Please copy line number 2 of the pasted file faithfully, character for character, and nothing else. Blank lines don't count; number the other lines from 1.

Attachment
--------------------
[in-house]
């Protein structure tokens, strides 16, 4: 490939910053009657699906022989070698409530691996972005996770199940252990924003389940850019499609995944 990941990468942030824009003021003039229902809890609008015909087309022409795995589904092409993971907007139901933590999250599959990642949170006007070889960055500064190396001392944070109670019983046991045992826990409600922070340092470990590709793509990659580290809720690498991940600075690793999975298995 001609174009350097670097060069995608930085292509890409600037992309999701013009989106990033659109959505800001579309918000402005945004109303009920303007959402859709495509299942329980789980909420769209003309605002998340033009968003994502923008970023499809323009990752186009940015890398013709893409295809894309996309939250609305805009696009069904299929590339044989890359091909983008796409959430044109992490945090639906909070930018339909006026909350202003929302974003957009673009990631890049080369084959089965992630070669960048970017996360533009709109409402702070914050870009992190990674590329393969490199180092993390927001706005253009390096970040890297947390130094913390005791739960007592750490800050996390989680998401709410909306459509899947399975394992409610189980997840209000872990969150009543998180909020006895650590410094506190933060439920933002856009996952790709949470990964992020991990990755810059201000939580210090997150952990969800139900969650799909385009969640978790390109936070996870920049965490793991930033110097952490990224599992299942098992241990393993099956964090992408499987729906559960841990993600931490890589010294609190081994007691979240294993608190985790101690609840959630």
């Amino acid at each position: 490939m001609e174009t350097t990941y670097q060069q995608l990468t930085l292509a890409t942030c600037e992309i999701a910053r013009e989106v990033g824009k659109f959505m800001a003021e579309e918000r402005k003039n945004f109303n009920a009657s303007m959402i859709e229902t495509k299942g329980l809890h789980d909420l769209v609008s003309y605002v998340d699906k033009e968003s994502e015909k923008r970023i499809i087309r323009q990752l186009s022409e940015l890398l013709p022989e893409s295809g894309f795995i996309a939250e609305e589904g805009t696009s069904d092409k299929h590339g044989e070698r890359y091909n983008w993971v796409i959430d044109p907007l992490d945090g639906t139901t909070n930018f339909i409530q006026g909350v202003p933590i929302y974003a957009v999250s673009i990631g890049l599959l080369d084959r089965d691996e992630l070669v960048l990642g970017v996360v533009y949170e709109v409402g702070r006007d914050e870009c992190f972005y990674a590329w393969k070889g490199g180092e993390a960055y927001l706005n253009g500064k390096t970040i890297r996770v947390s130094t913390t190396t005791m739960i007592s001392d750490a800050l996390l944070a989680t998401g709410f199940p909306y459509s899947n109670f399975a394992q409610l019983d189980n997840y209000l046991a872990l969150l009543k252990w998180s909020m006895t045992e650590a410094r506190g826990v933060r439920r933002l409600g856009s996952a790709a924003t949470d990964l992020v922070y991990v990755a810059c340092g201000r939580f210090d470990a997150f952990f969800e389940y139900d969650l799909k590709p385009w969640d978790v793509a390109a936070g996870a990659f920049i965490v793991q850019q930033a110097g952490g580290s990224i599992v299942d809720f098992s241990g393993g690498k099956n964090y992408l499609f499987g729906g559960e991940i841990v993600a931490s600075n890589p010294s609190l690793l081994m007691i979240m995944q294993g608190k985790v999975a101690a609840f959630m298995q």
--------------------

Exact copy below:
């Protein structure tokens, strides 16, 4: 490939910053009657699906022989070698409530691996972005996770199940252990924003389940850019499609995944 990941990468942030824009003021003039229902809890609008015909087309022409795995589904092409993971907007139901933590999250599959990642949170006007070889960055500064190396001392944070109670019983046991045992826990409600922070340092470990590709793509990659580290809720690498991940600075690793999975298995 001609174009350097670097060069995608930085292509890409600037992309999701013009989106990033659109959505800001579309918000402005945004109303009920303007959402859709495509299942329980789980909420769209003309605002998340033009968003994502923008970023499809323009990752186009940015890398013709893409295809894309996309939250609305805009696009069904299929590339044989890359091909983008796409959430044109992490945090639906909070930018339909006026909350202003929302974003957009673009990631890049080369084959089965992630070669960048970017996360533009709109409402702070914050870009992190990674590329393969490199180092993390927001706005253009390096970040890297947390130094913390005791739960007592750490800050996390989680998401709410909306459509899947399975394992409610189980997840209000872990969150009543998180909020006895650590410094506190933060439920933002856009996952790709949470990964992020991990990755810059201000939580210090997150952990969800139900969650799909385009969640978790390109936070996870920049965490793991930033110097952490990224599992299942098992241990393993099956964090992408499987729906559960841990993600931490890589010294609190081994007691979240294993608190985790101690609840959630």